You could accomplish maintaining a healthy plant, while just stressing it and 'turning the tables' on VPD for a period of time each day. Where I live, this happens naturally in the summer. It is at this hottest driest part of the day, that the plants really stink. To me, this is a good indication they are stressing. For photo plants, you could maintain a good VPD # and then drop RH for 4 hours in the middle of the day, and then bring it back up to a good VPD #.
    I suspect that a lot folks do this unintentionally already to some extent. Think about it this way. If you maintain a decent night temperature and humidty, your lights come on and the room begins to heat up. Unless you are adding humidty, the humidity % should drop as the temp increases. There you have your transition into low RH, and hopefully more trichome production. At lights out, the temp drops, and the humidity returns to a decent number. Its my gut feeling that using an environmental control, to return the plant to a happy VPD for a few hours before night would be the best for the plant, like happens in nature.

    What do ya all think of that?
    cheers
    os
     
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  20. very interesting concept.
    I would think that anything that is mimicking nature could be going along the correct path. That immediately than brought up the question in my mind of your currently preferred 24/0 lighting schedule. Your theory relies on that light on/off cycle, which the guys running photo-period plants are already getting. For the Auto cultivars, that would mean going down to something like 20/4 or 18/6 to give the environment a chance to settle down to the different temp/rh level, stress the plant for a number of hours, than light cycle changes back. I suppose experimenting at that point to see if changing the number of lights out hours makes a difference good or bad, whether it's 4hrs, 6hrs, or what?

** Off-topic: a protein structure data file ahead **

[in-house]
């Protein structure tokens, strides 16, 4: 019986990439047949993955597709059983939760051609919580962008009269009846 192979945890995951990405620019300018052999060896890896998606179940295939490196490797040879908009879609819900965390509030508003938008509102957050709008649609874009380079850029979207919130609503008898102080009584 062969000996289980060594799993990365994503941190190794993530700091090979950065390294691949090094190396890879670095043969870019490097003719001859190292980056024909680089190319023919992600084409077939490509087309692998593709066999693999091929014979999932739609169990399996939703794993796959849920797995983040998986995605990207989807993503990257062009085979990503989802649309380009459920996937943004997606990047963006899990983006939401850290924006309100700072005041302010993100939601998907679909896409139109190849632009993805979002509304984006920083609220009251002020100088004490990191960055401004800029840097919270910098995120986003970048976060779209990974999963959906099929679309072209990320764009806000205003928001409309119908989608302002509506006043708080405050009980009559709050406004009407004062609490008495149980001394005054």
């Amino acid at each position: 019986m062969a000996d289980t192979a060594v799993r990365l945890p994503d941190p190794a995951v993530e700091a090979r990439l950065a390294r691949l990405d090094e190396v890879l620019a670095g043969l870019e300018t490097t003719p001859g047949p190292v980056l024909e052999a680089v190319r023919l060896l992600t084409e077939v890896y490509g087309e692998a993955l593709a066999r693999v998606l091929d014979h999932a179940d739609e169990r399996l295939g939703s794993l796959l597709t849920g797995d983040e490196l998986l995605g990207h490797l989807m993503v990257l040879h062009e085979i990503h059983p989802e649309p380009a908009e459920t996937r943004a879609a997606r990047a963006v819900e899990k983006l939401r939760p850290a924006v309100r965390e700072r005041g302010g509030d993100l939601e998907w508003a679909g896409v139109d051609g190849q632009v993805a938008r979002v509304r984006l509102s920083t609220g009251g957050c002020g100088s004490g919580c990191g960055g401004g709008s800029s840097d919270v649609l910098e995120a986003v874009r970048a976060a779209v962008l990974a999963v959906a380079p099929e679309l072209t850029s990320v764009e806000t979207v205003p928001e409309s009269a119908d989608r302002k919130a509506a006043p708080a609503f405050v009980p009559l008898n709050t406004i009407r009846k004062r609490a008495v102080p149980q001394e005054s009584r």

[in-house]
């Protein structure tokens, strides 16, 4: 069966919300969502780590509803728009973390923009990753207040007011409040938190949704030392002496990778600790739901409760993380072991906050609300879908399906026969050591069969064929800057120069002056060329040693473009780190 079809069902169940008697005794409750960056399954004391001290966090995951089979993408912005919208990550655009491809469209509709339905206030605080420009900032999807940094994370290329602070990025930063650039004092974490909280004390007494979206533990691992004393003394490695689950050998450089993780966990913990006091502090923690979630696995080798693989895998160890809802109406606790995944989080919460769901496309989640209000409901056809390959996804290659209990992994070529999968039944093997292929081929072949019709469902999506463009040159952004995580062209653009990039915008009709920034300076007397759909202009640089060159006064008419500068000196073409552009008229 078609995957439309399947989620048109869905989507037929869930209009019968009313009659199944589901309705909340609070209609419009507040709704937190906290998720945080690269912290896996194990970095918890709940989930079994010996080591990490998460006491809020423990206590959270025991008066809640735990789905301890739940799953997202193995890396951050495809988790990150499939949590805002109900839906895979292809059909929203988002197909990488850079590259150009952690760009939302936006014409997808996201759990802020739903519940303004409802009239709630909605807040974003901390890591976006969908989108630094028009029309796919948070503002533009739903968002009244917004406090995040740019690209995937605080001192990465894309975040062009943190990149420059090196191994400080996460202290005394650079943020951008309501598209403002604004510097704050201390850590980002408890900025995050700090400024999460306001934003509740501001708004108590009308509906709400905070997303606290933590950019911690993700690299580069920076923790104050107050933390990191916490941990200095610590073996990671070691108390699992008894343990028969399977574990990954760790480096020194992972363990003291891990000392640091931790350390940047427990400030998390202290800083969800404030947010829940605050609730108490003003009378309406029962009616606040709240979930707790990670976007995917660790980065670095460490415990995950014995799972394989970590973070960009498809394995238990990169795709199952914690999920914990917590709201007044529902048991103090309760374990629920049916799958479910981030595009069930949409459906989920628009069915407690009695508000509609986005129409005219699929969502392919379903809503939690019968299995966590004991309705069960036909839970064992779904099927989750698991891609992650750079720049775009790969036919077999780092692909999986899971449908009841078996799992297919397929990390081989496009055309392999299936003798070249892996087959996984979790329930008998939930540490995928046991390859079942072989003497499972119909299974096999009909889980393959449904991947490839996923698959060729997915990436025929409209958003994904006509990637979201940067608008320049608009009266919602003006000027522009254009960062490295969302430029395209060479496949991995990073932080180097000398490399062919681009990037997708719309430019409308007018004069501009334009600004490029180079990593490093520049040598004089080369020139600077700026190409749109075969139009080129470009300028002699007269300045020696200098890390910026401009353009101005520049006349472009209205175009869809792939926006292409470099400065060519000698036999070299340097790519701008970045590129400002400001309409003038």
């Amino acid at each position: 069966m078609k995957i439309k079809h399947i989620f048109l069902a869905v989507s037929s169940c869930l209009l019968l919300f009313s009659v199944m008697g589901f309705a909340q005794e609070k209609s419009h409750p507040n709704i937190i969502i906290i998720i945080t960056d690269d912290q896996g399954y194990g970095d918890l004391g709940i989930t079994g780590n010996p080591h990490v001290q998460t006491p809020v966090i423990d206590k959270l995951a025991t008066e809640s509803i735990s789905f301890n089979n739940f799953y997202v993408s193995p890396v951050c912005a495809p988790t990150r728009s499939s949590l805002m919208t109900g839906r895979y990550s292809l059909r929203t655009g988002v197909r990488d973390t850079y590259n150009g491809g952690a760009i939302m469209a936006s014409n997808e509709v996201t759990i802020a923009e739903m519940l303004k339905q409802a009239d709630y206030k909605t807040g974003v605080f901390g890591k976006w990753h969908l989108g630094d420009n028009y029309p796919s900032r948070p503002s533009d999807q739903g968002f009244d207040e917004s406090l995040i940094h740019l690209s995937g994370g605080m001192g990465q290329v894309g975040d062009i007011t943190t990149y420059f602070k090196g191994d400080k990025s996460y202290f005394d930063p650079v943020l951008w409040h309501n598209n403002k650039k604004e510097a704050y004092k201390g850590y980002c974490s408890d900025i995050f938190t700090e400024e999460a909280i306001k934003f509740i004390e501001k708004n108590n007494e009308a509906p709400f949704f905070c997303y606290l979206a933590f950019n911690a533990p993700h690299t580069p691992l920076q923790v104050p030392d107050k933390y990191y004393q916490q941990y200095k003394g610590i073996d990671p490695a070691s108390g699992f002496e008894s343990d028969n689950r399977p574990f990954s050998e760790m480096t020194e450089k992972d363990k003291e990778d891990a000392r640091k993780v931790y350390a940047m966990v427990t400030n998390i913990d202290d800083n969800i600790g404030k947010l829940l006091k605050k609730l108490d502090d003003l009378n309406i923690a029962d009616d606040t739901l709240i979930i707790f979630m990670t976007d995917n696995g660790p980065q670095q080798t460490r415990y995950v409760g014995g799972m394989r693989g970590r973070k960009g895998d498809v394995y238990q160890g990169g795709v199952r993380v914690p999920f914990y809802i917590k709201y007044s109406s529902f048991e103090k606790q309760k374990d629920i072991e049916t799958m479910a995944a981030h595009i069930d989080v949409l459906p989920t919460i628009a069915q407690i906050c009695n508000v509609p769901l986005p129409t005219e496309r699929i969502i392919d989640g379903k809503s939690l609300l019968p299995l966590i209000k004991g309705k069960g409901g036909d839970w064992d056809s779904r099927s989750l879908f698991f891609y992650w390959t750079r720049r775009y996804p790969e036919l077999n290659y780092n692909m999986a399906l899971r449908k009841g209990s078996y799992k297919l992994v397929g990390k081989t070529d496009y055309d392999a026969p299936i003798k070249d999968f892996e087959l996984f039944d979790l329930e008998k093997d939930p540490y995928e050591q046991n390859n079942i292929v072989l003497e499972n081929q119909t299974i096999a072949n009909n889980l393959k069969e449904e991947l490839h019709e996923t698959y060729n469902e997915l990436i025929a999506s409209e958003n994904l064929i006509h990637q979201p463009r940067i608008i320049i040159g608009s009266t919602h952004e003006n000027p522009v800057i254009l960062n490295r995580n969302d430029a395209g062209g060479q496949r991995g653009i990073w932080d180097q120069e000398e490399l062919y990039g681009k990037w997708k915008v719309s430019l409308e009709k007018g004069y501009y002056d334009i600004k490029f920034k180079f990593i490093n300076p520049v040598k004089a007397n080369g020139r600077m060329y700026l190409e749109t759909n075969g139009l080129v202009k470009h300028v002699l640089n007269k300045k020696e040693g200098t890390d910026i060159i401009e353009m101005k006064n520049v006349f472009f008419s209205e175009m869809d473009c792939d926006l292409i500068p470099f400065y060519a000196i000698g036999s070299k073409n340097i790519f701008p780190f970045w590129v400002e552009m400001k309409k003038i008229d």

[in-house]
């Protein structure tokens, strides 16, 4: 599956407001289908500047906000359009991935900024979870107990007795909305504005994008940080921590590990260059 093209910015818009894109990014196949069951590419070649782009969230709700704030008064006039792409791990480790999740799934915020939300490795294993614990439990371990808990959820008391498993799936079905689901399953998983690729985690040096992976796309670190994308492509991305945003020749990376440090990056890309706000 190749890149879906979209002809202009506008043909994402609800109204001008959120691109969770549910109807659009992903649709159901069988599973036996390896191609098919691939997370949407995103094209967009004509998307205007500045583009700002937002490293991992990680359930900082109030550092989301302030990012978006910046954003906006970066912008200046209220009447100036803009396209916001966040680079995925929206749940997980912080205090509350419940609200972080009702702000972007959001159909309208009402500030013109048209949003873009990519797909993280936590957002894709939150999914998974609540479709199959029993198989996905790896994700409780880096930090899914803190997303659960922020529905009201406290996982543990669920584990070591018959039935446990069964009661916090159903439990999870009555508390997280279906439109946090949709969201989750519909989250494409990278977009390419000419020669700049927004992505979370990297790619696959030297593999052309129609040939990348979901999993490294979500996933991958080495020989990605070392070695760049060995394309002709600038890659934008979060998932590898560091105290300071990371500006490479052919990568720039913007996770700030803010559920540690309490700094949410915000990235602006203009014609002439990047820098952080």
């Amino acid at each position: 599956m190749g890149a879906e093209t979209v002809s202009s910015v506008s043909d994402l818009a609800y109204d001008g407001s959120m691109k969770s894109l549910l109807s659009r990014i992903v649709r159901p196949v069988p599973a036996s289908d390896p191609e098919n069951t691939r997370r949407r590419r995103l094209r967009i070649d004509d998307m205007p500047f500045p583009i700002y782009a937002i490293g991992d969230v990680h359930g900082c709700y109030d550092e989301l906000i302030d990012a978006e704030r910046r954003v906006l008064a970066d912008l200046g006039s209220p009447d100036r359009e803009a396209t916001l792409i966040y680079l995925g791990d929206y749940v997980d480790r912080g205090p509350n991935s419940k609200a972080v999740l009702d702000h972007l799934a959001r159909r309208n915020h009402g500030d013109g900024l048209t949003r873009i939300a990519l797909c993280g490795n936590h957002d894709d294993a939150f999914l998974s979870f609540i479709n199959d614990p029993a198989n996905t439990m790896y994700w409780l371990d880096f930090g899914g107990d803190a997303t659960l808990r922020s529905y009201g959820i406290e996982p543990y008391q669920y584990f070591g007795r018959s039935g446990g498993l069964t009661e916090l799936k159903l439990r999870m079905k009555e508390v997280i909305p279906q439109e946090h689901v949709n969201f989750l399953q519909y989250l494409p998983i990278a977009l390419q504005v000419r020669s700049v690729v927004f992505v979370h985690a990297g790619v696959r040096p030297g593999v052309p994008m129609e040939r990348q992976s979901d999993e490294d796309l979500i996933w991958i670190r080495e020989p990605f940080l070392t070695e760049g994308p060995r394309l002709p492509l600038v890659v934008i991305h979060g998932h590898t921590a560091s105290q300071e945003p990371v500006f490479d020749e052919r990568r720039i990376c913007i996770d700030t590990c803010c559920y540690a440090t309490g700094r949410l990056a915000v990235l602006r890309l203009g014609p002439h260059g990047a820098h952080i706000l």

when you say your plants stink the most during the hottest, driest time of the day, I agree and notice the same as I'm sure all probably do. Interesting you indicate that as a sign of stressing. This very well may be correct. Not ever having any information to the contrary I actually always kinda figured the increased aroma on hotter days were from from of the plants terpenes starting to "cook" or vapor off. I thought I read somewhere that many of the terpenes can start to vapor off at temps as low as around 70-72f. Since most peoples grow environments tend to run around 8-10f above that with lights on I always associated the aroma from vaporing off of terps.
    hmmm, maybe once it reaches a temp where the plants terps are getting vaporized is what IS stressing the plant??